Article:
Anorexia nervosa is a serious, potentially chronic and life-threatening eating disorder defined by a refusal to maintain minimal body weight within 15% of an individual’s ideal weight. Other characteristics include an intense fear of gaining weight, a distorted body image, denial of the seriousness of the illness, and for women, amenorrhea (absence of at least three consecutive menstrual cycles otherwise expected to occur).
There are two subtypes of anorexia nervosa. In the “restricting” subtype, low body weight is maintained purely by restricted food intake and, possibly, excessive exercise. The “binge eating/purging” subtype restrict food intake but also regularly engage in binge eating and/or purging behaviors such as self-induced vomiting or the misuse of laxatives, diuretics, or enemas. It’s common to move back and forth between subtypes during the course of the illness.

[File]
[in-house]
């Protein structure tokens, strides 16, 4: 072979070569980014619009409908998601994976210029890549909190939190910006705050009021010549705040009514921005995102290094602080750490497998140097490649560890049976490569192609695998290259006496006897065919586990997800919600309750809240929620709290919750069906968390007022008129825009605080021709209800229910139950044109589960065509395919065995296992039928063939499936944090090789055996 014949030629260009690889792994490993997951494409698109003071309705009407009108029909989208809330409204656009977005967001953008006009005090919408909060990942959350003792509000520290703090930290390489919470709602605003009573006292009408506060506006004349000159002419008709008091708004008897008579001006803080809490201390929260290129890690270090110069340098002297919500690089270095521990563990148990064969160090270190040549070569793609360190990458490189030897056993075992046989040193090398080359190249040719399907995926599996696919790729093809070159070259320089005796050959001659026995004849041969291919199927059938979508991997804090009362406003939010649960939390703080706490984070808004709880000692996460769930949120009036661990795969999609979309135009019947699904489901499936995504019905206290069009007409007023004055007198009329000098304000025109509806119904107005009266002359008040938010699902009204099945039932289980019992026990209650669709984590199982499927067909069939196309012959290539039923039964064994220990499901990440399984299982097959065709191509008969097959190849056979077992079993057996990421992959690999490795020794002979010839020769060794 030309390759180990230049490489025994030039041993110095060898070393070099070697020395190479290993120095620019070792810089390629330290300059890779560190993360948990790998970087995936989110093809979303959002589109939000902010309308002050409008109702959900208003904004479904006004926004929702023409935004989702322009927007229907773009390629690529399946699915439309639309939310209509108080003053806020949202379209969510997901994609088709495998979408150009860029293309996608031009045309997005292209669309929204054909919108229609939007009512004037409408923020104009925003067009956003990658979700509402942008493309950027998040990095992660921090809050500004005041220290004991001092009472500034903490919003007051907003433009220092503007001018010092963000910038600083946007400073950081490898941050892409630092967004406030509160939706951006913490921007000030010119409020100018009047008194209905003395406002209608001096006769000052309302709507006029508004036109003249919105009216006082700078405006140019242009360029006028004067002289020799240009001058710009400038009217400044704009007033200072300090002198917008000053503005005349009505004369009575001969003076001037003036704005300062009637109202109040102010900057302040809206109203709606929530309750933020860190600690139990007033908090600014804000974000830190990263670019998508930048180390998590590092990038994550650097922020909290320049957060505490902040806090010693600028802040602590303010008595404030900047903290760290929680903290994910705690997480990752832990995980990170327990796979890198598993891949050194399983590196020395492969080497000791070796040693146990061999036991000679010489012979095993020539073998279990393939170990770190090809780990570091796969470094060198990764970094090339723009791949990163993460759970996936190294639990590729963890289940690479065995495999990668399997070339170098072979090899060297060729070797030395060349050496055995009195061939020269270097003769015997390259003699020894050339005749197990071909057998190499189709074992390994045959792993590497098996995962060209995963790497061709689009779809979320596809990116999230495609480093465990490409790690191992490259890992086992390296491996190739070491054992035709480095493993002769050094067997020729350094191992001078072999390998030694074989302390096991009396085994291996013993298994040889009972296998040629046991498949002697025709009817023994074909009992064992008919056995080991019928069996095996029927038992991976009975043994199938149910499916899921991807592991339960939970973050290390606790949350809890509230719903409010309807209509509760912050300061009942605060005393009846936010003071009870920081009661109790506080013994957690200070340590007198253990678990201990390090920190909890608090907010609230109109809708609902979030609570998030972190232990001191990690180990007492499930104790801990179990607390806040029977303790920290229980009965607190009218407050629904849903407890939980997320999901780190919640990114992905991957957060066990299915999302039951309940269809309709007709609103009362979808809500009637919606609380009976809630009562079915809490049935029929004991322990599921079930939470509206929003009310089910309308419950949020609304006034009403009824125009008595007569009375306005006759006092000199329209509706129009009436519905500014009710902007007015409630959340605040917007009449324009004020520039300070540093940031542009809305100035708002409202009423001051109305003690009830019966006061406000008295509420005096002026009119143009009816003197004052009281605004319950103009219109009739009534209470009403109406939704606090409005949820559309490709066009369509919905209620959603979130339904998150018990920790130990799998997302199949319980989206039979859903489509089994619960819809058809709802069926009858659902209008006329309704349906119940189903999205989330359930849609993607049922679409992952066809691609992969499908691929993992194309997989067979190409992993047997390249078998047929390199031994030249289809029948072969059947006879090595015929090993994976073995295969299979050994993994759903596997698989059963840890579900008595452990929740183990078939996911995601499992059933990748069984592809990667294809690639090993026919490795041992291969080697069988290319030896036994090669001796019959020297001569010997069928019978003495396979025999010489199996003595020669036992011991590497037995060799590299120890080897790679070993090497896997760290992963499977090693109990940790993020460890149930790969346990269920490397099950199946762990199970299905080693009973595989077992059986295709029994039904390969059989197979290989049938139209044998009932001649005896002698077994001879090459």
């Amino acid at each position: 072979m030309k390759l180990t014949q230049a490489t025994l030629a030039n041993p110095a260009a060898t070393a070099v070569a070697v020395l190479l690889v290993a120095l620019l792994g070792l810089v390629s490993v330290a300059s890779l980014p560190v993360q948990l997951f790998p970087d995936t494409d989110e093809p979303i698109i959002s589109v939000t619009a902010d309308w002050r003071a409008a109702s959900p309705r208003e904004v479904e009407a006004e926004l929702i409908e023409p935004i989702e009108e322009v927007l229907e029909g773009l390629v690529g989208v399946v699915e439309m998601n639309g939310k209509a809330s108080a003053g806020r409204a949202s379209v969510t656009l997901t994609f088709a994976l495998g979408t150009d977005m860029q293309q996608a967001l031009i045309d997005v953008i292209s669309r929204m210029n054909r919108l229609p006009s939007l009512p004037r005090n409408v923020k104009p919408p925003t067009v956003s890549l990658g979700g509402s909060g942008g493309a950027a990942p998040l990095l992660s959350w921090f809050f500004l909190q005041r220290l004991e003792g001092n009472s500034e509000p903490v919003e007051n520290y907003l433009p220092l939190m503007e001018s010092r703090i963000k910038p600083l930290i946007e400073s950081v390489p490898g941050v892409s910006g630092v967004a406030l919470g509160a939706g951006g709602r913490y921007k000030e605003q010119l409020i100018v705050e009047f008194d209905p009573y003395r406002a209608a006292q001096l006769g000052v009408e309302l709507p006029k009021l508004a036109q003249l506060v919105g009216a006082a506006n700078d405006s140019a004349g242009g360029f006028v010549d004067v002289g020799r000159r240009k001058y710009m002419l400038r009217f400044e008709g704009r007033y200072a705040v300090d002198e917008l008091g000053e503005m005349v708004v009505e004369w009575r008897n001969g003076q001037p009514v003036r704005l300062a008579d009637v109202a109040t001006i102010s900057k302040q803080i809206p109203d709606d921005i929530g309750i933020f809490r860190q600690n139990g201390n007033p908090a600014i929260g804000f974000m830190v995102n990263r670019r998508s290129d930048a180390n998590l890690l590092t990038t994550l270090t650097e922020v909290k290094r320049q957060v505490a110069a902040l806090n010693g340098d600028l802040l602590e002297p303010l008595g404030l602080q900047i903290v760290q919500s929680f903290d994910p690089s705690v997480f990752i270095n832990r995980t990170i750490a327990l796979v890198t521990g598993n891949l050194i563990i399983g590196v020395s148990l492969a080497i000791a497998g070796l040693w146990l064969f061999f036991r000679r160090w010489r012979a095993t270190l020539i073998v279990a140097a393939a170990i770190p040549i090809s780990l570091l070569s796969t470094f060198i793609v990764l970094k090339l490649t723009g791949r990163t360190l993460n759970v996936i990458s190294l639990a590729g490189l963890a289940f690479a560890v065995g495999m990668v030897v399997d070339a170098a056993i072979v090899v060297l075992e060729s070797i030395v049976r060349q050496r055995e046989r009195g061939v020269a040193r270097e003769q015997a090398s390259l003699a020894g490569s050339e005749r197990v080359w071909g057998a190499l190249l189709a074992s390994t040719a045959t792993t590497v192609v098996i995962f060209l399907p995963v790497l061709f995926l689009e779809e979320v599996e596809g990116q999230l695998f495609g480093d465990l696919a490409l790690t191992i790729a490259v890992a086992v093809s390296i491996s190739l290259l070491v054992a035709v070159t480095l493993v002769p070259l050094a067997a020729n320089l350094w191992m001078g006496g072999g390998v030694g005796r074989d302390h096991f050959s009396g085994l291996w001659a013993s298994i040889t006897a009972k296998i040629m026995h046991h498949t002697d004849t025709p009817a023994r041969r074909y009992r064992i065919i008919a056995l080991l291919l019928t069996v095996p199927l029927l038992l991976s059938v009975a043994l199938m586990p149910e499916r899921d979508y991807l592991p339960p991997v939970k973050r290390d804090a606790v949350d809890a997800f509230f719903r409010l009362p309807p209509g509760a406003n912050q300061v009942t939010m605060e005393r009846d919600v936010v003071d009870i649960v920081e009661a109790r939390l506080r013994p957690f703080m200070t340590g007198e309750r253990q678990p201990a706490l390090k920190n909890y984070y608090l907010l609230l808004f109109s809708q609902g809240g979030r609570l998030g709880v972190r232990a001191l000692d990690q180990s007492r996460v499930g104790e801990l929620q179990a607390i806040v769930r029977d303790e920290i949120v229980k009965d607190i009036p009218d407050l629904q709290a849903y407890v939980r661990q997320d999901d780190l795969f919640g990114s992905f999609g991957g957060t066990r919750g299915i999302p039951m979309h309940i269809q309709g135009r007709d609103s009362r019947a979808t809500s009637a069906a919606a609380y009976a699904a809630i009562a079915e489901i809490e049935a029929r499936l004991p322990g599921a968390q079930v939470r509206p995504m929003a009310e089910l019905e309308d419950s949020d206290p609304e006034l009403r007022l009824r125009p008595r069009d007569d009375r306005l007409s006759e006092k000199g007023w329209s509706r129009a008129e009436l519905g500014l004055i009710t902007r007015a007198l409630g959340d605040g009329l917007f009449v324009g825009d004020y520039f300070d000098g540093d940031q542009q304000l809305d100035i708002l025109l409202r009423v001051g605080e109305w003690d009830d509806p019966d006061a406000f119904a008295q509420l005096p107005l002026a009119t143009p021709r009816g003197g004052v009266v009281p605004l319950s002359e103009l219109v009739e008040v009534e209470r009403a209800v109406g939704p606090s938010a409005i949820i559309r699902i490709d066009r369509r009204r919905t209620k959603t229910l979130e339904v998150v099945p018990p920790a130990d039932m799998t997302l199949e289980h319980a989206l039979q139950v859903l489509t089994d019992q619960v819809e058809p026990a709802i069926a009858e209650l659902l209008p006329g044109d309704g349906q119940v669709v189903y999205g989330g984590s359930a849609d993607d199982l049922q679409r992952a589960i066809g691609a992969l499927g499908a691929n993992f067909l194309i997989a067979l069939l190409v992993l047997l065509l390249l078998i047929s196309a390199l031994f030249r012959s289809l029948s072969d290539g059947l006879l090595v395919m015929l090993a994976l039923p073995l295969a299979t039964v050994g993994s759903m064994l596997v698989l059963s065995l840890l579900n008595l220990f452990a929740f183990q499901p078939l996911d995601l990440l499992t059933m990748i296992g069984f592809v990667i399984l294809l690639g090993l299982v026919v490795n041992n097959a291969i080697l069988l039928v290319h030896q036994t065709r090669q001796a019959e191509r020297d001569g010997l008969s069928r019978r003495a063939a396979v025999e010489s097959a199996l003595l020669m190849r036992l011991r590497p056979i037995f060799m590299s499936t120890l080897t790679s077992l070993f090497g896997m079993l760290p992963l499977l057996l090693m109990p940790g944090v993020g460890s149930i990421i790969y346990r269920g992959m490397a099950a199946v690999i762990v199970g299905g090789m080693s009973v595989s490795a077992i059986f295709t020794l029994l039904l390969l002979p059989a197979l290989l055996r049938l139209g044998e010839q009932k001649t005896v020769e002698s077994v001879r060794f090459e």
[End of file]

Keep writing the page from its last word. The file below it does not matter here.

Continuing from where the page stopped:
Anorexia often appears during adolescence, with 76% reporting onset of the disorder between the ages of 11 and 20. It is about ten times more likely in females than males. The mortality rate for individuals diagnosed with anorexia is between 5–20%—the highest of any mental illness—with roughly half of those due to suicide.
People with Anorexia can have a distorted body image causing them to perceive themselves as too fat even when extremely thin. Perfectionism, along with other personality traits, can accompany Anorexia. Food and weight can be used to gain a sense of control in their lives.
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